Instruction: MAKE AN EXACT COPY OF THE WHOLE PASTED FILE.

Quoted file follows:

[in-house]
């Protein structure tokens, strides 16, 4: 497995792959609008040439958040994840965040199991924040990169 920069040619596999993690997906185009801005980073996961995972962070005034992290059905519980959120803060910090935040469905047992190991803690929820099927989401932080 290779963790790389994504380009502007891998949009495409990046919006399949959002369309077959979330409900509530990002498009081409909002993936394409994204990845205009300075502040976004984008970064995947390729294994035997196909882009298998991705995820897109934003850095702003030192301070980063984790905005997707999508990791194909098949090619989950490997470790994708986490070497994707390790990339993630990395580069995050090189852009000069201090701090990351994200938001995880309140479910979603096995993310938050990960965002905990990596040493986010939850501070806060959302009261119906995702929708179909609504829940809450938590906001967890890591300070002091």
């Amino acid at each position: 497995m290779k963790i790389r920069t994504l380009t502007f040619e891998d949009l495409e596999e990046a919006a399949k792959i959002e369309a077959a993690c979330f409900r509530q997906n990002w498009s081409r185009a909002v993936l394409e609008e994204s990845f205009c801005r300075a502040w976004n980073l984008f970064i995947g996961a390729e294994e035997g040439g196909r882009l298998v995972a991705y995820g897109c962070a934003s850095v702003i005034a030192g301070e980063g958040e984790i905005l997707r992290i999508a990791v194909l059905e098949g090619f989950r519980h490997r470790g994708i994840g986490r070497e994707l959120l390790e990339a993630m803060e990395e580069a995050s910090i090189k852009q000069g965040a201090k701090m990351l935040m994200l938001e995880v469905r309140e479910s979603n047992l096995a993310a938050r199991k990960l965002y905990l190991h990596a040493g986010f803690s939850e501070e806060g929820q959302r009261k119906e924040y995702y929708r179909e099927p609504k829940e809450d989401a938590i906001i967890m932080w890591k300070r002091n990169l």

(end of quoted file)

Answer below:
[in-house]
């Protein structure tokens, strides 16, 4: 497995792959609008040439958040994840965040199991924040990169 920069040619596999993690997906185009801005980073996961995972962070005034992290059905519980959120803060910090935040469905047992190991803690929820099927989401932080 290779963790790389994504380009502007891998949009495409990046919006399949959002369309077959979330409900509530990002498009081409909002993936394409994204990845205009300075502040976004984008970064995947390729294994035997196909882009298998991705995820897109934003850095702003030192301070980063984790905005997707999508990791194909098949090619989950490997470790994708986490070497994707390790990339993630990395580069995050090189852009000069201090701090990351994200938001995880309140479910979603096995993310938050990960965002905990990596040493986010939850501070806060959302009261119906995702929708179909609504829940809450938590906001967890890591300070002091």
């Amino acid at each position: 497995m290779k963790i790389r920069t994504l380009t502007f040619e891998d949009l495409e596999e990046a919006a399949k792959i959002e369309a077959a993690c979330f409900r509530q997906n990002w498009s081409r185009a909002v993936l394409e609008e994204s990845f205009c801005r300075a502040w976004n980073l984008f970064i995947g996961a390729e294994e035997g040439g196909r882009l298998v995972a991705y995820g897109c962070a934003s850095v702003i005034a030192g301070e980063g958040e984790i905005l997707r992290i999508a990791v194909l059905e098949g090619f989950r519980h490997r470790g994708i994840g986490r070497e994707l959120l390790e990339a993630m803060e990395e580069a995050s910090i090189k852009q000069g965040a201090k701090m990351l935040m994200l938001e995880v469905r309140e479910s979603n047992l096995a993310a938050r199991k990960l965002y905990l190991h990596a040493g986010f803690s939850e501070e806060g929820q959302r009261k119906e924040y995702y929708r179909e099927p609504k829940e809450d989401a938590i906001i967890m932080w890591k300070r002091n990169l």